Failure Does Not Equal Humiliation

CEO of Local Motors John Rogers said “We make you feel wanted and we make you feel knowledgeable.” today while talking about how they treat their customers. James Archer brought up “On making people feel knowledgeable, I’ve often wondered about the “fail culture” at GP. Humiliation leads to not trying?”

My response is that a community is fundamentally broken if it equates failure to humiliation.  A truly collaborative and innovative community sees the act of trying the impossible and the journey of getting there as thing to be proud about.  The resulting success or failure is merely a by product of that journey.  Gangplank is not encouraging people to fail.  It is encouraging people to try things beyond their comfort level.  Be Dangerous.  We talk about failure because it is important that we have a culture where it is OK to fail.  That if you try and fail you will not be shunned, ridiculed or humiliated.  Instead you will be picked up, dusted off and sent back to try again.

We need to find the sweet spot between supportive and cheer leading.

6 thoughts on “Failure Does Not Equal Humiliation

  1. Good post. Definitely gives me some food for thought. There are lots of changing coming in my professional world – so this post was on point. Thanks Derek.

  2. You’re quite right, and I think there is another sweet spot on the other side between razzing and humiliation.

    The difference between good natured ribbing and biting snark is sometimes only found in the eye of the beholder. If a community is seen as being harsh on things that objectively or subjectively fail, it can curtail risk taking.

    Ganplank is fortunate to have people like you and James that ask these questions about the community’s impact, and that it isn’t just sink or swim for everyone.

  3. Andrewkfromaz

    The part of that quote that I found really profound was “we make you feel knowledgeable.” How does that work, exactly? I just find that concept really interesting, and it certainly makes an important contrast to the idea of the “fail culture.”

  4. Having met up with John and the Local Motors team a couple of times prior to their moving to the valley, I feel fairly confident in addressing Andrew’s question of how they make their customers feel knowledgeable.

    Buying a Rally Fighter means more than signing loan papers and driving off the lot. Local Motors customers take part in the assembly of their vehicles. I’m sure some sub-assemblies will be pre-manufactured in order to provide the convenience of a one-week build, but at the end of that week, LM customers drive off the lot in a Rally Fighter they put together with their own hands alongside experts. Welcome to the flight line.

    Maybe Rally Fighter buyers won’t know how to assemble the direct-injected, turbo-diesel BMW engine under the slick, forward opening cowl, but they will likely be there when that engine is bolted to the chassis and have a Local Motors expert there to explain all the various components and their functions. If you ask me, Local Motors will make their customers feel knowledgeable primarily because, upon completing the assembly of their own Rally Fighter, they will actually BE knowledgeable.

    People have to be allowed the opportunity to fall down without being mocked or humiliated and Local Motors exemplifies this. Had Sangho Kim found the Local Motors design community to be cold and ruthless, he might never have bothered trying to share the sketch which went on to become the Rally Fighter no doubt parked at Gangplank earlier this week.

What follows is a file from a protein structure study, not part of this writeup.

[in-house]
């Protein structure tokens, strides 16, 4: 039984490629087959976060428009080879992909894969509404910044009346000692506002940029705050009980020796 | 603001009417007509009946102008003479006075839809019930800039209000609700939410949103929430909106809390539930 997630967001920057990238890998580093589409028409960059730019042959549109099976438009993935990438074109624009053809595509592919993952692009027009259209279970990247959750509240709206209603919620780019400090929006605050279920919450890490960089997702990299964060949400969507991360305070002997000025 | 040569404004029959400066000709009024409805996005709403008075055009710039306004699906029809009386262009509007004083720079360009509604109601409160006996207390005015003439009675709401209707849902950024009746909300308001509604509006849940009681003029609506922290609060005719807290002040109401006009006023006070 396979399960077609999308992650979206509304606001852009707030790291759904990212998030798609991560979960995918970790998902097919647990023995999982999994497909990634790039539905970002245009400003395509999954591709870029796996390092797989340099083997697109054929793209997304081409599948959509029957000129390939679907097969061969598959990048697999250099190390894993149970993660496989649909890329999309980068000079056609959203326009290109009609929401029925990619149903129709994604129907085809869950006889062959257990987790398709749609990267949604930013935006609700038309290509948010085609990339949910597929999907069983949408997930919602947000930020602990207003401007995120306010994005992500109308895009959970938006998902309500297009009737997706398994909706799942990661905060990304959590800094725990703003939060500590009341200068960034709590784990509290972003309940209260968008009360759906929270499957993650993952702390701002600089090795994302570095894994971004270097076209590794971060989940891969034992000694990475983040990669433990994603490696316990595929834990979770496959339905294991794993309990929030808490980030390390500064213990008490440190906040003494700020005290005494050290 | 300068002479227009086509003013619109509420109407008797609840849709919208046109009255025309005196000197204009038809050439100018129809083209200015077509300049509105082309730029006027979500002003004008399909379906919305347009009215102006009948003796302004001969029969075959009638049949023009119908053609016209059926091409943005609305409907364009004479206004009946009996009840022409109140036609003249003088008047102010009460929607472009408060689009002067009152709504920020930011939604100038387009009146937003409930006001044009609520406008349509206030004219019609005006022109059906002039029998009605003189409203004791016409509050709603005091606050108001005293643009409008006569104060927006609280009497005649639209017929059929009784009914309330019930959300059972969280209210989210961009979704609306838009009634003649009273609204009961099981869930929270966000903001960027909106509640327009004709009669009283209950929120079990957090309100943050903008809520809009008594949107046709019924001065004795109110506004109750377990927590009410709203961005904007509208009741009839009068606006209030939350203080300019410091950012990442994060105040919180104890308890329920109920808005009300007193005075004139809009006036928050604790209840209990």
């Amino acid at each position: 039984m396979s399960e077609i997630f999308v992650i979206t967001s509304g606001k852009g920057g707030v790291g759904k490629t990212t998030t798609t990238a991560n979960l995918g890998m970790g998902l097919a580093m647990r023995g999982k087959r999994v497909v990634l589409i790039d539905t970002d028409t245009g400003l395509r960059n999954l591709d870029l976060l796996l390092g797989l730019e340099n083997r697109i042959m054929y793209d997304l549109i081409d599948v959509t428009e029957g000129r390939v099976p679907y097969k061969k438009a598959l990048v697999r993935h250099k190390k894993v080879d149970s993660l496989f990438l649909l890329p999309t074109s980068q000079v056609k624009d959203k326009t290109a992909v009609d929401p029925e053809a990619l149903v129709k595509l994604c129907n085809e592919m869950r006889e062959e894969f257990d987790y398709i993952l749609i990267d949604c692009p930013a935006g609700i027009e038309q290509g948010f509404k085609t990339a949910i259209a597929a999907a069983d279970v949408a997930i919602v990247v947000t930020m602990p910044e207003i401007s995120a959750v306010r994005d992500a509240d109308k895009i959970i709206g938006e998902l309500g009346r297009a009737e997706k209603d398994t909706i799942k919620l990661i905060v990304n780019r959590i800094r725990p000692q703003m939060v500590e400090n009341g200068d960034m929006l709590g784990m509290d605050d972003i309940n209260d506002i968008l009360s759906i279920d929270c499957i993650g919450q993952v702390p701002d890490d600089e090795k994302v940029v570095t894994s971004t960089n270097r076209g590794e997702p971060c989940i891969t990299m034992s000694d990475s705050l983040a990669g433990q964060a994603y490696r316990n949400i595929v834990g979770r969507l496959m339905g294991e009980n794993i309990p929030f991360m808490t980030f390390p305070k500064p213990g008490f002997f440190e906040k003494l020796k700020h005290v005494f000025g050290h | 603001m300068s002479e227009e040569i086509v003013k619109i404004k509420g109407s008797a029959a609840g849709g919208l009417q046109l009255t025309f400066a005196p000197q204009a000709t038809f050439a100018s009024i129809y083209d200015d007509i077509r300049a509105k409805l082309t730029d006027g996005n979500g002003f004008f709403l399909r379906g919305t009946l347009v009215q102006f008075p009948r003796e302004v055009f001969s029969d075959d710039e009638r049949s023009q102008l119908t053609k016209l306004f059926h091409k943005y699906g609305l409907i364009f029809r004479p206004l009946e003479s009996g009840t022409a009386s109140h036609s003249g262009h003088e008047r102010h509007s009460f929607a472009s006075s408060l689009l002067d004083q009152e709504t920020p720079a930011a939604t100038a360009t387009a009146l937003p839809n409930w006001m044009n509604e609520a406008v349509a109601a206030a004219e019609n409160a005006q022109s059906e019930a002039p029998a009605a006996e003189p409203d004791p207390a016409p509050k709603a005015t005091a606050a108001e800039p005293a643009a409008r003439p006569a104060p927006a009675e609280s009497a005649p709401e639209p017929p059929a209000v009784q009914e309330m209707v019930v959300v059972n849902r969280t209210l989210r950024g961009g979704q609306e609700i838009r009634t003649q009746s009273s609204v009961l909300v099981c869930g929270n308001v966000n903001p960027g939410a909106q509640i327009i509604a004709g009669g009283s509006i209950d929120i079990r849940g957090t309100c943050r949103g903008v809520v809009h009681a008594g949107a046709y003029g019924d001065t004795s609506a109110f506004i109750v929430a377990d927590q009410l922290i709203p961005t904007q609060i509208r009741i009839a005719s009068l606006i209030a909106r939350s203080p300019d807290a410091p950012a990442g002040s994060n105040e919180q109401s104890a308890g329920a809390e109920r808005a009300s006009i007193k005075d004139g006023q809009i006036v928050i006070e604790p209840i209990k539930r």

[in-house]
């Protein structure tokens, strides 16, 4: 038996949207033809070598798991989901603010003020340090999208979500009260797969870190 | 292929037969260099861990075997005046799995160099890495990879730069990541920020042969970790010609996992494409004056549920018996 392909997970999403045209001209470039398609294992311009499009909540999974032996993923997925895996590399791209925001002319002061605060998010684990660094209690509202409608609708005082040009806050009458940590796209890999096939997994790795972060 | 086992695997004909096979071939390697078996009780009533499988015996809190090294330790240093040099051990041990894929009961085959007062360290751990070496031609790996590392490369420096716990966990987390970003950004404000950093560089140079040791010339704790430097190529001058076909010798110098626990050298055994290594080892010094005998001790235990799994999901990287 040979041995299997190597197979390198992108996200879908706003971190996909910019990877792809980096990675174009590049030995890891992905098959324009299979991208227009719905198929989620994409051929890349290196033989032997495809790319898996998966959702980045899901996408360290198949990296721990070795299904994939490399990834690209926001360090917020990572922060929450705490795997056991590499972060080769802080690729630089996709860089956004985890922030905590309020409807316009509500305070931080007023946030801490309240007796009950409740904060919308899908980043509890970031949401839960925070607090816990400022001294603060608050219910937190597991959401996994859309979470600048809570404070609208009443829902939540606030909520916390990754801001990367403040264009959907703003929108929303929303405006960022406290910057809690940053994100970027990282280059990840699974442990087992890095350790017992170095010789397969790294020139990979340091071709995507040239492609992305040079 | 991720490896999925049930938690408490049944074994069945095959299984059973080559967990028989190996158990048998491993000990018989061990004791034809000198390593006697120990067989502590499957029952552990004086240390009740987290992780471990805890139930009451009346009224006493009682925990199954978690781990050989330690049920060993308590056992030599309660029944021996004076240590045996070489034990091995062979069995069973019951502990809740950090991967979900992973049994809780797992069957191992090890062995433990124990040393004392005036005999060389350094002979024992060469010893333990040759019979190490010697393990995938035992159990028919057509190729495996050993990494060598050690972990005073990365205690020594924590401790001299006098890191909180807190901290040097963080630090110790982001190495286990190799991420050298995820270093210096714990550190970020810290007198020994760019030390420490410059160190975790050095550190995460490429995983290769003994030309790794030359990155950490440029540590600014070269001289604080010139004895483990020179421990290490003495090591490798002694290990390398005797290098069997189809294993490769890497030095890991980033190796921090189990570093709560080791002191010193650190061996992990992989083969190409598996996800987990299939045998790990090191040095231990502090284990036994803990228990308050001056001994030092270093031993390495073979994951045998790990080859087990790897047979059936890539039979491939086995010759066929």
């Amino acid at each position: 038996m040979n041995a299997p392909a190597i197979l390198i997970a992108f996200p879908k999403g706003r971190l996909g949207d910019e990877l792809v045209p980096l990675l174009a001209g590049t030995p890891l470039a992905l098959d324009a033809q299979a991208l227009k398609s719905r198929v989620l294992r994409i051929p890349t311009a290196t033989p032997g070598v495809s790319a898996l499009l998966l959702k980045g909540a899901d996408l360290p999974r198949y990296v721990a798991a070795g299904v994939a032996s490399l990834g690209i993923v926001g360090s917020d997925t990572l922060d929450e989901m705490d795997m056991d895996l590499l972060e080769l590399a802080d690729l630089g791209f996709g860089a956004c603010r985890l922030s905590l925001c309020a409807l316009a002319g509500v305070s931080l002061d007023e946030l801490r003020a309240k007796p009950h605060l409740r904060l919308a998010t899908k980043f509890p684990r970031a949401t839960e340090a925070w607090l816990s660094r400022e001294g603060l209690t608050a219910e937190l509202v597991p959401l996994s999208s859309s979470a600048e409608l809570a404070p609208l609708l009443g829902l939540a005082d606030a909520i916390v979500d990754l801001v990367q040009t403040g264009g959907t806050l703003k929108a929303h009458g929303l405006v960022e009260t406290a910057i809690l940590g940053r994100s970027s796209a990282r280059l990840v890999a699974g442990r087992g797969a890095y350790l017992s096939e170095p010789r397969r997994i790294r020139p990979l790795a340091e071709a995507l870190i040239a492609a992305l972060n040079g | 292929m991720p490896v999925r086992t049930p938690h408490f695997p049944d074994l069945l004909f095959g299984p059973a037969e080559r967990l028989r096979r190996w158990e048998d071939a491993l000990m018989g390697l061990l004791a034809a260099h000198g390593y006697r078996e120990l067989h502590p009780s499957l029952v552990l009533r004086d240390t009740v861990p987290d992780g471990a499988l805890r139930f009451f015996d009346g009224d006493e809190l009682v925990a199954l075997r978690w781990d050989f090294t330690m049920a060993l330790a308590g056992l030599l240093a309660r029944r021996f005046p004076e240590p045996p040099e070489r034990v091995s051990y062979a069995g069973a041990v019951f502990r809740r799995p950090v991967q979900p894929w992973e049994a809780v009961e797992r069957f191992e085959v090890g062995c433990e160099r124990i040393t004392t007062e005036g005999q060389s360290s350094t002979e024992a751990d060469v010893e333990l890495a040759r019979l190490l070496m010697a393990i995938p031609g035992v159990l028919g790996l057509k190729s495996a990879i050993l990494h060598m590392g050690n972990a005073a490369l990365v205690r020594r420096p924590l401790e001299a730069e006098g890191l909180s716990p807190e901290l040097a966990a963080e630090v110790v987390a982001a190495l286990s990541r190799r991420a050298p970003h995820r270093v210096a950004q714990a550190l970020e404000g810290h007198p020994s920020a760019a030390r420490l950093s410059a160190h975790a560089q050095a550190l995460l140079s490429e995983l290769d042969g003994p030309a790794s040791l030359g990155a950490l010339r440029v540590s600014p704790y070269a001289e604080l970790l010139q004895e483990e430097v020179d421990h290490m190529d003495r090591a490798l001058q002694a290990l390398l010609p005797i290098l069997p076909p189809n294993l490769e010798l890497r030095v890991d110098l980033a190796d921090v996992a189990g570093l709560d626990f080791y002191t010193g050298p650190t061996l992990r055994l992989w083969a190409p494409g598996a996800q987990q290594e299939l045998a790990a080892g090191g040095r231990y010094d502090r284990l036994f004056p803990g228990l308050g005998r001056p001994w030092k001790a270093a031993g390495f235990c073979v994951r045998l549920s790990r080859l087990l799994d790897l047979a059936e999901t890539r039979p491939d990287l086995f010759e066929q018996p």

I can’t express how excited I am to have Local Motors in Phoenix. You want to see trust, collaboration, excellence? Start hanging out with Jay and the gang. I gotta tell ya, it’s damn contagious.

  5. Regarding helping people to feel knowledgeable, a lot of it just comes to down to talking to them as if they *are* knowledgeable (which in many cases they are).

    If I try something and it doesn’t work, having a dozen people calling out “Fail!” and “You’re doing it wrong!” and “I hate what you did with this” and “That was really stupid,” I invariably just feel lousy and want to get away from those people. (I have enough experience with these situations to know how to keep moving forward regardless, but many people don’t, and I’ve seen a lot of people crumble under that kind of commentary.)

    It’s verbal abuse. It’s the same stuff that warps kids brains when their parents say it. If a person just keeps hearing about their failures, they begin to think of themselves as a failure machine, and they move to the next step of just figuring out ways to minimize their humiliation (e.g., by not trying, and by not letting people see what they’re doing).

    However, if your response is to assume that the person has enough brains to already realize that what they’re doing isn’t working, and move forward to figuring out how *else* you can help, it’s a lot more encouraging and productive. If someone burns their finger in a fire, calling them out for being a stupid finger-fire-poker doesn’t contribute anything valuable. They already know it’s a bad idea, and they’re just trying to figure out how to recover.

    There’s a perception in fail culture that the failer should just suck it up and accept the “constructive criticism,” and that calling them out is an act of love that’s supposed to toughen them up, but I’ve been watching it for a long time in a variety of contexts, and I just don’t see that happening. Instead, I see people leave, or at least stop rocking the boat; and either one of those is a shame.

  6. The part of that quote that I found really profound was “we make you feel knowledgeable.” How does that work, exactly? I just find that concept really interesting, and it certainly makes an important contrast to the idea of the “fail culture.”